In Haskell, one can define a data type like so:

data Point1 = Point1 {
    x :: Integer
  , y :: Integer

Can one use type classes for variables inside a data type? If so how? I realize it is possible to do this as an algebraic data type, with a different definition for each kind of point, but I'm wondering if there's a way to accomplish this in a more compact and flexible manner.

e.g. Something along the lines of this pseudocode which uses function declaration syntax:

data Point2 = Point2 {
    x :: (Num a, Ord a) => a
  , y :: (Num a, Ord a) => a

The goal would be to allow one to store Int, Integer, Float or Double values in the data type. Ideally, I'd like to restrict it so that x and y must be of the same type.

2 Answers 2


You need to decide if you want an existential or universal quantification on that type. Universal quantification, ala:

data (Num a, Ord a) => Point2 a = Point2 a a

yields a proof obligation that Num and Ord instances exist for the type 'a' but doesn't actually help all that much, because all it does is give you an obligation when you go to use the Point class by constructing a value of that type or when you go to pattern match it.

In almost all cases you are better off defining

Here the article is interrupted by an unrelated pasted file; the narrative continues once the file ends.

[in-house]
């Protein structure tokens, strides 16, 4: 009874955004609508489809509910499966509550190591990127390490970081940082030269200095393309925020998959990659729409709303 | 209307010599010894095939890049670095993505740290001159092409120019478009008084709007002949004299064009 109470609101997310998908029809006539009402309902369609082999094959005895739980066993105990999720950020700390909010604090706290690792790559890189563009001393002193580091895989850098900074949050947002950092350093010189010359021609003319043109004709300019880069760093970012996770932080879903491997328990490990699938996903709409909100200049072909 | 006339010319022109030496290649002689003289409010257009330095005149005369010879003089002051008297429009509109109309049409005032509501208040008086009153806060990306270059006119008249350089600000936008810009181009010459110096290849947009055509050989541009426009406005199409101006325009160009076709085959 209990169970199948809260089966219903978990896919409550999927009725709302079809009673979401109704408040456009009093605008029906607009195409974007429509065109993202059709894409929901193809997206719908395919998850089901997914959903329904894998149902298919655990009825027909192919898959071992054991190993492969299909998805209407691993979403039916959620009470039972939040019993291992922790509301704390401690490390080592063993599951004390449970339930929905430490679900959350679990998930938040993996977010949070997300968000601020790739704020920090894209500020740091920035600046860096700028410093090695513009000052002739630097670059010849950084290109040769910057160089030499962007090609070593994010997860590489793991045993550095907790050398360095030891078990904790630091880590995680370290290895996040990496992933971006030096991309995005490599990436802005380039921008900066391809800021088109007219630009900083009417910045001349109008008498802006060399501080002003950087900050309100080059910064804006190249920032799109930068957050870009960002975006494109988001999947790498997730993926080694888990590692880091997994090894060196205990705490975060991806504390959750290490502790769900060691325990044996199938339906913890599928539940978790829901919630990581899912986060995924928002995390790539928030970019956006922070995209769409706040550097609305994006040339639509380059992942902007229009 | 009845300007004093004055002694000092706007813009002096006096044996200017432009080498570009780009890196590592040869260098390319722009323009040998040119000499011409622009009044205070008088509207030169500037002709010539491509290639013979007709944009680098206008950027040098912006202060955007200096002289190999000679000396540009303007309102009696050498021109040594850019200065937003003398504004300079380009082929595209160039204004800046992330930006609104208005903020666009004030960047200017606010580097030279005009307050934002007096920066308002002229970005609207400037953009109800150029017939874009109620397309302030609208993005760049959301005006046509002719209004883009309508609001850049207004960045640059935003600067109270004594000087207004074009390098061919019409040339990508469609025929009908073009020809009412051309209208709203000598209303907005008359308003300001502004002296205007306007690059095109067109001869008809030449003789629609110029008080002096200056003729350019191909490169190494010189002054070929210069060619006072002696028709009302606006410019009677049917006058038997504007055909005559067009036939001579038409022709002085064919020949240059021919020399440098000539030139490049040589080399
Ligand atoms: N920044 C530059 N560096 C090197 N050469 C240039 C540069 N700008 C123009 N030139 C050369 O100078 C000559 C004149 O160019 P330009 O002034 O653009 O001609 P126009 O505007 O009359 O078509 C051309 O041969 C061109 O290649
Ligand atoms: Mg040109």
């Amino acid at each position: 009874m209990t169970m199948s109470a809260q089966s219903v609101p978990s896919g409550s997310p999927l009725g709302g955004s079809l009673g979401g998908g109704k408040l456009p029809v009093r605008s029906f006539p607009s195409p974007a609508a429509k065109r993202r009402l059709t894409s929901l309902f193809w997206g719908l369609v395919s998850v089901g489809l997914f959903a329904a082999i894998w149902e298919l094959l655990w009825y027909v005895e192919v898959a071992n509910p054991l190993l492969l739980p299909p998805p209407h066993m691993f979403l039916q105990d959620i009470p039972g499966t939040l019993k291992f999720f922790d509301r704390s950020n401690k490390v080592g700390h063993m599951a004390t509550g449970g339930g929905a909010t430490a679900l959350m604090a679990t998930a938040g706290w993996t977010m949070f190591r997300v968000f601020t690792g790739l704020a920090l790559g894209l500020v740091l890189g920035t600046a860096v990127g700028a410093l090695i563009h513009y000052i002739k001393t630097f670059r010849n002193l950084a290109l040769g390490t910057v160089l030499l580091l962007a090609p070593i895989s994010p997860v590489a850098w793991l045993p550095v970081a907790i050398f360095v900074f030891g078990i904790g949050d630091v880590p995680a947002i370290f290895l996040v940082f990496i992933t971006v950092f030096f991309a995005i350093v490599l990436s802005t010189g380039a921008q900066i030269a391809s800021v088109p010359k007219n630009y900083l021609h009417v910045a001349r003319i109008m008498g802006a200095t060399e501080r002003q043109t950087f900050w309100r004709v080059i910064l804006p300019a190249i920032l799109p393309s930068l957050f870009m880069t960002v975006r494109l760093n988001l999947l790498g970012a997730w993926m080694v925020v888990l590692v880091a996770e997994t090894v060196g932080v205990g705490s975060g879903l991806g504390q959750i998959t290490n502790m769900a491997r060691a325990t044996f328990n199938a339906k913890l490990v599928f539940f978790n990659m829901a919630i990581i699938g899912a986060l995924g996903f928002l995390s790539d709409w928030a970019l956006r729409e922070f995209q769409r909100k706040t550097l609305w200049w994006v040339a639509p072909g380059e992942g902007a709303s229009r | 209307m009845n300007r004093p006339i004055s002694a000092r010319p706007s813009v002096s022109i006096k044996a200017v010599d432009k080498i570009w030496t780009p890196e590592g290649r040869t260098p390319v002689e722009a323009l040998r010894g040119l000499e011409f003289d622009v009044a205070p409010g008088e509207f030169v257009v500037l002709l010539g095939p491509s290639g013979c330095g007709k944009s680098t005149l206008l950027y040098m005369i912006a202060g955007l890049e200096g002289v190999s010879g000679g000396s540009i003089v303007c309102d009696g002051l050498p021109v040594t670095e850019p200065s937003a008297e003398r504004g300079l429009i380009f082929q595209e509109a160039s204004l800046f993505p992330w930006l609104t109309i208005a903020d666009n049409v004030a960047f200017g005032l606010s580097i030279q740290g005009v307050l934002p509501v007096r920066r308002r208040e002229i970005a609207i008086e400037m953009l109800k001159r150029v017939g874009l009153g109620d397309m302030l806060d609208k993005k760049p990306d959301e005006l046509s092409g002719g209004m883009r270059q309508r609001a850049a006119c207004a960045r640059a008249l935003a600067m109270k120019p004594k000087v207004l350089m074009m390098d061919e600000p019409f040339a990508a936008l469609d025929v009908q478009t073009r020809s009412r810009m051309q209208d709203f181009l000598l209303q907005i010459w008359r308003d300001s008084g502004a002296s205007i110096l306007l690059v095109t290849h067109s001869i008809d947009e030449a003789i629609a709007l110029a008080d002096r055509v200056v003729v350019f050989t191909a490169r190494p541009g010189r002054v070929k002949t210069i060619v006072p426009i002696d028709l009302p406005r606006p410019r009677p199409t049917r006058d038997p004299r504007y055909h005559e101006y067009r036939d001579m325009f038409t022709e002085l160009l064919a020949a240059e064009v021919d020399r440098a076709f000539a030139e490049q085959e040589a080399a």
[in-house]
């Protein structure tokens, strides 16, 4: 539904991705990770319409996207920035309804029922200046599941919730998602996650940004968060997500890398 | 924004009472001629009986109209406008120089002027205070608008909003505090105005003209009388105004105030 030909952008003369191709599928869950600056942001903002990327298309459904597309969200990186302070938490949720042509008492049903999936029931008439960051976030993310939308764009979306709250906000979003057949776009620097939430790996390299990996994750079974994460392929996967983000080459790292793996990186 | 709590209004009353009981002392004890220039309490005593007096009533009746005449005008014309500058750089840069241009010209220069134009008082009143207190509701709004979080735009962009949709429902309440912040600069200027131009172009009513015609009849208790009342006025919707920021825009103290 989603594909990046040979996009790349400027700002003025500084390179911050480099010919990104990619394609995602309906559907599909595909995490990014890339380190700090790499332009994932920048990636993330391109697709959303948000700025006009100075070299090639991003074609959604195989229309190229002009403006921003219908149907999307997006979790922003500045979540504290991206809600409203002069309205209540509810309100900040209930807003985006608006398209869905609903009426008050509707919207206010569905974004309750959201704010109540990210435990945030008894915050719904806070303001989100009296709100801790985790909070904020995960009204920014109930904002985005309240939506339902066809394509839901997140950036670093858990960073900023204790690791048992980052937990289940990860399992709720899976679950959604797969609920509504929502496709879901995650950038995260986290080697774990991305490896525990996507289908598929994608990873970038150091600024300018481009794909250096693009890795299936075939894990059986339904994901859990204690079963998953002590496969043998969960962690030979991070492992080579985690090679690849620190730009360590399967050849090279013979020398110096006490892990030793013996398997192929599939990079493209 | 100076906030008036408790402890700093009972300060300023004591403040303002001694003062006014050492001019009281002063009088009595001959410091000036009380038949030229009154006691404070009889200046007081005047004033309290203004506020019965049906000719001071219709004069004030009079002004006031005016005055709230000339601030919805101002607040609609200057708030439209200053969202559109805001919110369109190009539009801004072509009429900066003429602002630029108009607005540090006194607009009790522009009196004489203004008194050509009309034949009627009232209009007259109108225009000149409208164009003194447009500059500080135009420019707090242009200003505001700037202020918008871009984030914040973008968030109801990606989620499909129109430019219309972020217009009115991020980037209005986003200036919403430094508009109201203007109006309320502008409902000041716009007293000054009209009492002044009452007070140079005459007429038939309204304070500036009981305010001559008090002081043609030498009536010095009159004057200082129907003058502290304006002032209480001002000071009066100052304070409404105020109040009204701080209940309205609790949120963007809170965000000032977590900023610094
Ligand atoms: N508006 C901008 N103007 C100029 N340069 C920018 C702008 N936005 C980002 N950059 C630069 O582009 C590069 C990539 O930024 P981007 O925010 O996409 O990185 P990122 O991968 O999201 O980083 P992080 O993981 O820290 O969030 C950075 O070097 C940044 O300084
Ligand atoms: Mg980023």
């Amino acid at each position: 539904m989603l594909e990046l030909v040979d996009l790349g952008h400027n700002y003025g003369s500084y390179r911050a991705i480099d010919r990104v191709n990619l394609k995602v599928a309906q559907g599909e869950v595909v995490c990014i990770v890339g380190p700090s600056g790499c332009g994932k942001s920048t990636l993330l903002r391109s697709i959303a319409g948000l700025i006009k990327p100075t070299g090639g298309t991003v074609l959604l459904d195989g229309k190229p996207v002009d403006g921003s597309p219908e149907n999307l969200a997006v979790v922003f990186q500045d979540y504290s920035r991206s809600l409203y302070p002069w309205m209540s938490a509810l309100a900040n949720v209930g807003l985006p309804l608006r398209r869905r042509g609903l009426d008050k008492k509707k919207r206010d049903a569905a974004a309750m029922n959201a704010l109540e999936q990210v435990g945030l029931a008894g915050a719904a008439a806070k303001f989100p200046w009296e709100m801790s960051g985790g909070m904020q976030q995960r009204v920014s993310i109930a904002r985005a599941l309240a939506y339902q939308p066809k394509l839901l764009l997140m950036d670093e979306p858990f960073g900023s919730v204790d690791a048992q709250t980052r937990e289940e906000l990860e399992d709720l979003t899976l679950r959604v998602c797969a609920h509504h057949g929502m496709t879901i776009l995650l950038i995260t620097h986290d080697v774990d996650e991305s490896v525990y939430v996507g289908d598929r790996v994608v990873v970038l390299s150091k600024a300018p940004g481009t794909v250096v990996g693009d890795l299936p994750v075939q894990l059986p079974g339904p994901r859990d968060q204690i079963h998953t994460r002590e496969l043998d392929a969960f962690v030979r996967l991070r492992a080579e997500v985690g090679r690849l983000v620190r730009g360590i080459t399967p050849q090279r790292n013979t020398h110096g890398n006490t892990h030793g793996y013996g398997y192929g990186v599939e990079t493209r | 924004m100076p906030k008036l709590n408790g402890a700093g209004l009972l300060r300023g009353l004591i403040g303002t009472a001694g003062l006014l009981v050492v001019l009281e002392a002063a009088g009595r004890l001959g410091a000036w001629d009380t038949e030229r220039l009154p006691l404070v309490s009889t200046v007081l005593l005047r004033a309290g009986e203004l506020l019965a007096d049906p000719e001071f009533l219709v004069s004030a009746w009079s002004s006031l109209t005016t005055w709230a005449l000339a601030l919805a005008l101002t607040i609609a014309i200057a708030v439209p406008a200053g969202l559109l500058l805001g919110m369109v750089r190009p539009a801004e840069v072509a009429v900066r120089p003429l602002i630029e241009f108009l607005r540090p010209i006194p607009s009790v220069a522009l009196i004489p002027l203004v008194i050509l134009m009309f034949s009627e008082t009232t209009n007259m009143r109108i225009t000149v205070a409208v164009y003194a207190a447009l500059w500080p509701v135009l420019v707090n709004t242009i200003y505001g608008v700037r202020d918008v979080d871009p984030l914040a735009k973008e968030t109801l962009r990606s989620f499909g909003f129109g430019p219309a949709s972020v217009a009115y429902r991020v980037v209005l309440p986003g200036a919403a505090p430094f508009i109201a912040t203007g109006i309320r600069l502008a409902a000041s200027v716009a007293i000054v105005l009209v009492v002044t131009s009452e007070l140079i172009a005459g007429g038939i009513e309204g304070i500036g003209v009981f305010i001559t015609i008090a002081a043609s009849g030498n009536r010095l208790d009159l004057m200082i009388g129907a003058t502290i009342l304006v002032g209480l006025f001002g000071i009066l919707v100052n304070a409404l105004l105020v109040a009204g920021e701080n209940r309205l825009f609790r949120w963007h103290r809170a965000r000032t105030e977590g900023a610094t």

data Point2 a = Point2 a a deriving (Eq,Ord,Show,Read)

and making each of your instances contingent on the extra information you want.

instance Num a => Num (Point2 a) where

instance (Num a, Ord a) => SomeClass (Point2 a) where

This lets you pass around and construct fewer superfluous dictionaries and increases the number of scenarios in which your Point2 data type can be used.

On the other hand existential quantification can let you say that you don't care what the type is at all (closer to what you actually requested, type wise) at the expense that you can't use anything on it except for the operations provided by the constraints you specified -- a pretty poor fit here.

  • 2
    Woohoo, that's exactly the point I was getting at in my comment to newacct's answer but was too lazy to write up :)
    – ephemient
    Commented Jul 6, 2009 at 15:27
  • 1
    That's very informative. I did end up using ephemient's comment above in my code. And your explanation helped my understanding a great deal. (RWH hasn't covered "instance" yet but it's evident what it does from context.) Thank you very much.
    – Gregyski
    Commented Jul 8, 2009 at 23:29

something like this?

data (Num a, Ord a) => Point2 a = Point2 {
    x :: a
  , y :: a
  • 8
    More commonly, one leaves off the context on the data declaration and uses "(Num a, Ord a) => Point2 a" at the locations where the type actually gets used, but this works too.
    – ephemient
    Commented Jul 5, 2009 at 6:37
  • Thank you. That works perfectly and even makes sense now that I see it.
    – Gregyski
    Commented Jul 5, 2009 at 6:40

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